The efficacy of edible vaccines produced in potato tubers was examined in mice. Transgenic plants were developed by Agrobacterium tumefaciens-mediated transformation. The antigen selected was the non-toxic B subunit of the Escherichia coli enterotoxin (recLT-B). A synthetic gene coding for recLT-B was made and optimised for expression in potato tubers and accumulation in the endoplasmic reticulum. Introduction of this gene under control of the tuber-specific patatin promoter in potato plants resulted in the production of functional, i.e. Gm1-binding, recLT-B pentamers in tubers. Selected tubers containing about 13 g of recLT-B per gram fresh weight were used for immunisation. Subcutaneous immunisation with an extract of recLT-B tubers yielded high antibody titres in serum that were similar to those obtained with bacterial recLT-B. The efficacy of oral administration of recLT-B tubers was determined by measuring mucosal and systemic immune responses in naive and primed mice. Animals were primed by subcutaneous injection of an extract of recLT-B tuber plus adjuvant. Naive and primed mice were fed 5 g of tubers (~65 g of recLT-B) or were intubated intragastrically with 0.4 ml of tuber extract (~2 g of recLT-B). In naive mice, feeding recLT-B tubers or intubation of tuber extract did not induce detectable anti-LT antibody titres. In primed animals, however, oral immunisation resulted in significant anti-LT IgA antibody responses in serum and faeces. Intragastric intubation of tuber extract revealed higher responses than feeding of tubers. These results indicate clearly that functional recLT-B can be produced in potato tubers, that this recombinant protein is immunogenic and that oral administration thereof elicits both systemic and local IgA responses in parentally primed, but not naive, animals.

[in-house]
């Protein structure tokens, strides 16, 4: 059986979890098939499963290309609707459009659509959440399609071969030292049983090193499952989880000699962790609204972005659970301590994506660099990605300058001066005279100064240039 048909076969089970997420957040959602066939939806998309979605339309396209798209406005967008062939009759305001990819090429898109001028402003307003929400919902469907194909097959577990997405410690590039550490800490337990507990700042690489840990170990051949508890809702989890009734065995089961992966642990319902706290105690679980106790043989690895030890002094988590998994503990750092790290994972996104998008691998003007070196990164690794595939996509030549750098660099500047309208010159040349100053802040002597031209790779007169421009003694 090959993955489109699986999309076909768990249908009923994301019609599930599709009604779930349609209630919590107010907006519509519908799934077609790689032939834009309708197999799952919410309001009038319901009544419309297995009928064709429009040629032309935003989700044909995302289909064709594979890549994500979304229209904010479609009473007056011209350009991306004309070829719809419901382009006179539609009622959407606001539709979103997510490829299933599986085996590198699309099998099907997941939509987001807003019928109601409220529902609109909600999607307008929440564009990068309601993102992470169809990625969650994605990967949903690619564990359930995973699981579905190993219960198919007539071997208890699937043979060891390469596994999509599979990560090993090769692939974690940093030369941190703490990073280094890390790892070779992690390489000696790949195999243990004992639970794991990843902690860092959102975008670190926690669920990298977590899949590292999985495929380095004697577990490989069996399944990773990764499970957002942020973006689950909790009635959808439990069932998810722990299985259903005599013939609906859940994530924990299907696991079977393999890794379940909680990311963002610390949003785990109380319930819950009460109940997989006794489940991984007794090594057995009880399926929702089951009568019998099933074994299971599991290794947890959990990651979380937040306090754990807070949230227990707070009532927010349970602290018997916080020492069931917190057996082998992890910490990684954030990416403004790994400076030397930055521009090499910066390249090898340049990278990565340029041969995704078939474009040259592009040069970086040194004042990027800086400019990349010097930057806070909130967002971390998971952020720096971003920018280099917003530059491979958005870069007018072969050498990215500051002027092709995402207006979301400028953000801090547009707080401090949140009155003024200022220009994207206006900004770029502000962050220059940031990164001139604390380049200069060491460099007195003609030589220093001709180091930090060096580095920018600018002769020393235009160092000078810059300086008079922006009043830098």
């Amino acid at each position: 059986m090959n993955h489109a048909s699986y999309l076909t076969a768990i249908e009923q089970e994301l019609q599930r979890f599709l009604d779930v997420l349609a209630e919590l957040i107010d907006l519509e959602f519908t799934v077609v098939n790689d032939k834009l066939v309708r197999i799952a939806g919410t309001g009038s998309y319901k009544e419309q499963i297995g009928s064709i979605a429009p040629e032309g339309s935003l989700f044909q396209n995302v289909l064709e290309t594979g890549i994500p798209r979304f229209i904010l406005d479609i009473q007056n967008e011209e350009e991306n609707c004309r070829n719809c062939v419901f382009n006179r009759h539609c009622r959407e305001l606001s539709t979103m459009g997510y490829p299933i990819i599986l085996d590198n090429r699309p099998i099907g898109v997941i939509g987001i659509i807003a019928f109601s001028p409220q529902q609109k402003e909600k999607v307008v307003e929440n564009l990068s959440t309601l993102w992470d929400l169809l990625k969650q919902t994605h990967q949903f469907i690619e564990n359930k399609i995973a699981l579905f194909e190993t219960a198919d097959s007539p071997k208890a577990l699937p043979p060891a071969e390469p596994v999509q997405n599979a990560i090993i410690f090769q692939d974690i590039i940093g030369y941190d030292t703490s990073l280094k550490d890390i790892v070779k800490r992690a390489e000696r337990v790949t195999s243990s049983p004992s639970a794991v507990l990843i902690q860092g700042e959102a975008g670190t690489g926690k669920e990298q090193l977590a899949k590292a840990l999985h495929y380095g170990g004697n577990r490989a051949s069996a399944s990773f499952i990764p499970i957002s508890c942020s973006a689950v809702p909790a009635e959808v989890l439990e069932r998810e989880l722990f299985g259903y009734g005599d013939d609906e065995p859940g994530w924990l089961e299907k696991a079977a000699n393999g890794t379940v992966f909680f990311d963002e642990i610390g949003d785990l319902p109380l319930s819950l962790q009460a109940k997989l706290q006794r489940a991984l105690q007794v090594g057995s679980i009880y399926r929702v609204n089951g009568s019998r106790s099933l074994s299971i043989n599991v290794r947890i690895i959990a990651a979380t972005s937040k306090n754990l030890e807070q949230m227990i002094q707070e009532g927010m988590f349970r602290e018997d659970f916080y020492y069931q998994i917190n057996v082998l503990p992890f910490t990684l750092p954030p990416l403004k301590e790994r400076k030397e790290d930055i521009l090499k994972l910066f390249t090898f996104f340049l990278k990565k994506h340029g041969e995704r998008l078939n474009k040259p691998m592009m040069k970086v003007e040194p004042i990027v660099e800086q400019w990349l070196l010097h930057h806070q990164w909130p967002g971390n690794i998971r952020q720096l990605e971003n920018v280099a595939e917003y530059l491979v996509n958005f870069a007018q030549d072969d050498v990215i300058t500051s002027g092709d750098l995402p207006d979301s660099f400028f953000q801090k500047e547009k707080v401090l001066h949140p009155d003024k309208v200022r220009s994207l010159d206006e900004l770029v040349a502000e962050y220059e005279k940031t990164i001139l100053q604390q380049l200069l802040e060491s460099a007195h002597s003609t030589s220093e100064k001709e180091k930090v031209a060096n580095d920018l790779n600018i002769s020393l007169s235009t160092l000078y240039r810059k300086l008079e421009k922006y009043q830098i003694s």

|Publication status||Published - 2001|
- Edible vaccines
- Oral booster
- Oral immunisation